Artist Statement

The goal of art is to open another’s eyes to what you see when your eyes are closed. We are only limited by our own limits and the imagination and ability to create truly is limitless.

I was an artist from birth. I started calling myself one when I started highschool at HSPVA and completed my degree in Art History and Studio Art at University of Houston.

In my early 20s, I had a successful clothing line that was featured in Bust Magazine and Trace Magazine, sold internationally, was a street fashion photographer for “Girl on the Street” out of New York, and was a part of the Houston music scene.

As an introvert, I returned to my cave to make art. My art and style has always been about self-reflection and has morphed over the years. My two bodies of work look quite different but come from the same place.

One body of work is the resurrection of the past. I like to push traditional gender roles in my work, because I wear some definite pants as I pick trash in lipstick, carry things half my weight in heels, and know my way around power tools in a dress. I call myself a “lipstick tomboy”. I can do everything a man traditionally did and does, but approach it in a dress and heels as a traditional looking woman.

At this point this series came to life, “the bra burning pin-up”. I was seeking to express that an empowered woman can still have sex appeal. So burn that bra in your lingerie…

This series definitely sparked something, mostly positive responses. But, one stood out, I had a woman criticize me because I was a “mom now” and should not post this “kind of stuff.”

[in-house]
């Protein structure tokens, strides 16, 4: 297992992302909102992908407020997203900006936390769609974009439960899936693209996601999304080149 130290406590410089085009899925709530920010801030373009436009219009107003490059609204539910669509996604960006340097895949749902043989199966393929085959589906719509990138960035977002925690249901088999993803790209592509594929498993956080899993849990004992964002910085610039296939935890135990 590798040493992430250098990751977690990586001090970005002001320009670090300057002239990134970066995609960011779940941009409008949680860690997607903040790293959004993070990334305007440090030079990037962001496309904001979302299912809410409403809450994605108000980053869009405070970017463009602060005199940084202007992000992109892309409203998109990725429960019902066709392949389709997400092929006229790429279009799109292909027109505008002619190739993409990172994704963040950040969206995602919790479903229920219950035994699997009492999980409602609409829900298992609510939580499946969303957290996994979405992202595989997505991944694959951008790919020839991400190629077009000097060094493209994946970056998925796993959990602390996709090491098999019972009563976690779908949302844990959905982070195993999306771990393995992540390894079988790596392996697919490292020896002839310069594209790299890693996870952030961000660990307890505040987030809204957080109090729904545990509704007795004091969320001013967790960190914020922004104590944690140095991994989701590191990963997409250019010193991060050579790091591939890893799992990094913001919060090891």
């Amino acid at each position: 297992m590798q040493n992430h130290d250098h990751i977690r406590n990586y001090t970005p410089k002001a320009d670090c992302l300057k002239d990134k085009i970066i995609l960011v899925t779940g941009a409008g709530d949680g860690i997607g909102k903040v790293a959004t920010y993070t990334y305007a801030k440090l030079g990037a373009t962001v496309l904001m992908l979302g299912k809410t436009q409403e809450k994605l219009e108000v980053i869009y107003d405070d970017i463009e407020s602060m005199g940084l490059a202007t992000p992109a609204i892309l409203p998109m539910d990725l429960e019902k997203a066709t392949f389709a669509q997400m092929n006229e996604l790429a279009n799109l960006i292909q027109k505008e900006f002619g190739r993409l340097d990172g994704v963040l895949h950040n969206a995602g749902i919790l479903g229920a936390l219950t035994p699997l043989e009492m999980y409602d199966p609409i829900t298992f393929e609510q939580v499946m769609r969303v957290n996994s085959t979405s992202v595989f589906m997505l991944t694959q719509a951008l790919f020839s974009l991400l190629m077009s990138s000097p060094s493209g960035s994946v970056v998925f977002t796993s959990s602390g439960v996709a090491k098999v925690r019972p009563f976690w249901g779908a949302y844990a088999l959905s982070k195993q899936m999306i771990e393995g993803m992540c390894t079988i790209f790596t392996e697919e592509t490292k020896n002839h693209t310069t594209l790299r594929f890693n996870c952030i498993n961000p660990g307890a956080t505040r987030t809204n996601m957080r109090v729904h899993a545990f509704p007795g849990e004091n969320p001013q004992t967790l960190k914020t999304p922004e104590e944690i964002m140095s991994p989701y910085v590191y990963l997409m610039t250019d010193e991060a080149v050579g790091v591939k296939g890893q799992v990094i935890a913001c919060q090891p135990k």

I sent her this…

“Yeah, you’re right. Making dinner in the kitchen now.”


Out of this came a whole bunch of moms wanting to show themselves as pin-ups. Here are a few from my “Pin-up Mom” series:


As time has gone on, I am less interested in straight portrait photography as a means of expressing myself and would rather show what I am capable of by hauling garbage and repurposing the past with my photography, blue-collar style manual labor, and sweat equity, of course, all while wearing a dress and lipstick.


My other body of work is a book called “The Art of Living.” I disappear into nature with little beyond a writing journal and a camera. I push myself to physical and mental limits confronting things. One image from this series was featured in National Geographic’s Macro Story.




A very small sample of that work can be viewed starting here. Just scroll through using the arrows at the bottom of the page.